These days, most revelations of sexual infidelities and dalliances engaged in by our political leaders have lost their power to shock or even mildly surprise us. So common are the disclosures and so omnipresent are our media updates that we have grown inured as a society to such naked truths. Yet, there’s something indecorous about this glimpse of Franklin Delano Roosevelt as a presidential rake, a serial adulterer who carried on multiple and simultaneous affairs with women other than his wife, Eleanor (who’s been subject to a whole different set of sexual rumors). It’s not exactly tawdriness we experience as we watch FDR’s personal automobile bob up and down in a distant field of flowers after he has placed his cousin Daisy’s hand on his inner thigh. It’s the ordinariness of the act, the sight of a president as a cliché, that makes it seems as though we, too, have copped a feel of the presidential scepter.
The Roosevelt family home in Hyde Park on Hudson in New York state is one of the spots FDR (played by Bill Murray in a visionary bit of casting) decamped to when he escaped Washington, D.C. The household is under the command of his domineering mother (Wilson), who is the one who launches FDR’s affair with Margaret “Daisy” Suckley (Laura Linney) when she invites the president’s sixth cousin over to “keep him company.” Hyde Park on Hudson is based on the letters found underneath Suckley’s bed when she died at the age of 99, which revealed the affair she had kept secret until her death.
Screenwriter Richard Nelson casts the film’s disclosure of this relationship against the backdrop of an event of greater historic significance, which occurs over the the course of one weekend in 1939. England is on the precipice of entering World War II, and the newly enthroned King George VI and Queen Elizabeth (yes, the same royals who found Oscar glory in The King’s Speech) are making an unofficial visit to the president in order to seek America’s support for the war. Roosevelt astutely has them come to his boyhood home in New York rather than the nation’s capital, since isolationist sentiments are widespread across America at this point. Roosevelt further makes the case for unity between the two nations by insisting on a photo op of the king eating a hot dog.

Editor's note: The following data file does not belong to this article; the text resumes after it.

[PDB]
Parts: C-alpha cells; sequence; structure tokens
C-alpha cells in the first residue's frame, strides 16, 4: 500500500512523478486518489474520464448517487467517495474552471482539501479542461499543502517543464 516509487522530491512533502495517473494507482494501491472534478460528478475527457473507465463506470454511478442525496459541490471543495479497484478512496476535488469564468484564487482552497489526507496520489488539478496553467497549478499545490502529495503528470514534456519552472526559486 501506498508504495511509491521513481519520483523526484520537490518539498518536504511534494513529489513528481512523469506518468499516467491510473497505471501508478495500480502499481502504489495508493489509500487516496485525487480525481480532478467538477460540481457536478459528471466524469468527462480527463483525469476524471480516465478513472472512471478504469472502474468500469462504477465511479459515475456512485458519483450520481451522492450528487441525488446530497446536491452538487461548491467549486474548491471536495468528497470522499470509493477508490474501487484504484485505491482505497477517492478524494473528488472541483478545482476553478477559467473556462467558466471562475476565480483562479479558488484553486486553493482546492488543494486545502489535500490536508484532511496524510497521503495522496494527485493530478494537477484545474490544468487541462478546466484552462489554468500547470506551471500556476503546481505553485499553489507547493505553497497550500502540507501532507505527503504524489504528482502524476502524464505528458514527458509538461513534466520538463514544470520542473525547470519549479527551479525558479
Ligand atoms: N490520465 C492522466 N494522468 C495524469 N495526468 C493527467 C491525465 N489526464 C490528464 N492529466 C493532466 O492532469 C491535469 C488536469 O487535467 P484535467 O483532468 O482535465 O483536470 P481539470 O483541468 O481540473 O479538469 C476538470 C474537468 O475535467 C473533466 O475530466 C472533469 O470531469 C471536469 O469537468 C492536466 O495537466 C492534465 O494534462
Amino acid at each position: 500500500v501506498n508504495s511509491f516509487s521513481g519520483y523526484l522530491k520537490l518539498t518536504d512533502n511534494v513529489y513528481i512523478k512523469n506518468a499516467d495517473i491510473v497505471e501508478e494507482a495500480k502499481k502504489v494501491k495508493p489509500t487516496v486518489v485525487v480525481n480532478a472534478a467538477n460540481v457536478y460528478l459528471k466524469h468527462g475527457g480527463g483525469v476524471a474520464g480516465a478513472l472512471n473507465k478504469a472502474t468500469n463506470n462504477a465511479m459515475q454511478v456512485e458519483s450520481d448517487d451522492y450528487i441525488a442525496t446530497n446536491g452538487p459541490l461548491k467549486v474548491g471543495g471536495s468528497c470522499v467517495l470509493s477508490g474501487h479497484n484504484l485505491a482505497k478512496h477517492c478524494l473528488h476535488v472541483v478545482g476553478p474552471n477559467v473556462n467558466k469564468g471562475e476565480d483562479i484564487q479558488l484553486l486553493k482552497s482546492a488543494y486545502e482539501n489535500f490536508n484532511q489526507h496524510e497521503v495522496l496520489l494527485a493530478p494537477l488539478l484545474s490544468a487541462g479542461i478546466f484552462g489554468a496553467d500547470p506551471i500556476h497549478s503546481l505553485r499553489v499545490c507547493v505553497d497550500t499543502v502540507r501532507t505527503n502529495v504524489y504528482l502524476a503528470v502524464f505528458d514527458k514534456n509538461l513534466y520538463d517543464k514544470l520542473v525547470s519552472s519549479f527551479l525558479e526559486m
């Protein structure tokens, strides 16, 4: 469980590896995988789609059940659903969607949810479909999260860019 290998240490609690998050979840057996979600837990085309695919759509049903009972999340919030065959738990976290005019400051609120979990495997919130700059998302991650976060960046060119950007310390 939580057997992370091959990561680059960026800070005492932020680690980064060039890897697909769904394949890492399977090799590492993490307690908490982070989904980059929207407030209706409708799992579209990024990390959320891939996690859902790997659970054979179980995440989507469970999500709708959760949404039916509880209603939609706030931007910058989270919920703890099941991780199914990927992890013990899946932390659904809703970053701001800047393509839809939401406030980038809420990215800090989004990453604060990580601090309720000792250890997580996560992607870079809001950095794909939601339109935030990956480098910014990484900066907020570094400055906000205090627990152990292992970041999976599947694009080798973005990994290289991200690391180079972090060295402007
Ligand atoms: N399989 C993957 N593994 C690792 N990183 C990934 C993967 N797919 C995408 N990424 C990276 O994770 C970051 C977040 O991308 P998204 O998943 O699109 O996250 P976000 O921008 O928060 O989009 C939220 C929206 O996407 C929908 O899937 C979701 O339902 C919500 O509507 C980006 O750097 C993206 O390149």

Daisy narrates the film through a recurring voiceover, though the film never explains how her point of view could be vast enough to repeat the conversations that occurred in the king and queen’s bedroom and FDR’s private study. That’s just sloppy storytelling. Worse is that Linney, who is usually so marvelous, gives a performance in this film that lacks definition and personality. Mostly what remains is the stunt casting of Bill Murray, which works so much better than it has any right to. Not only is his a charming and believable performance, but Murray also enlivens the character with a touch of comic wit and effervescence. When Murray’s around, he’s the only hot dog in the room.
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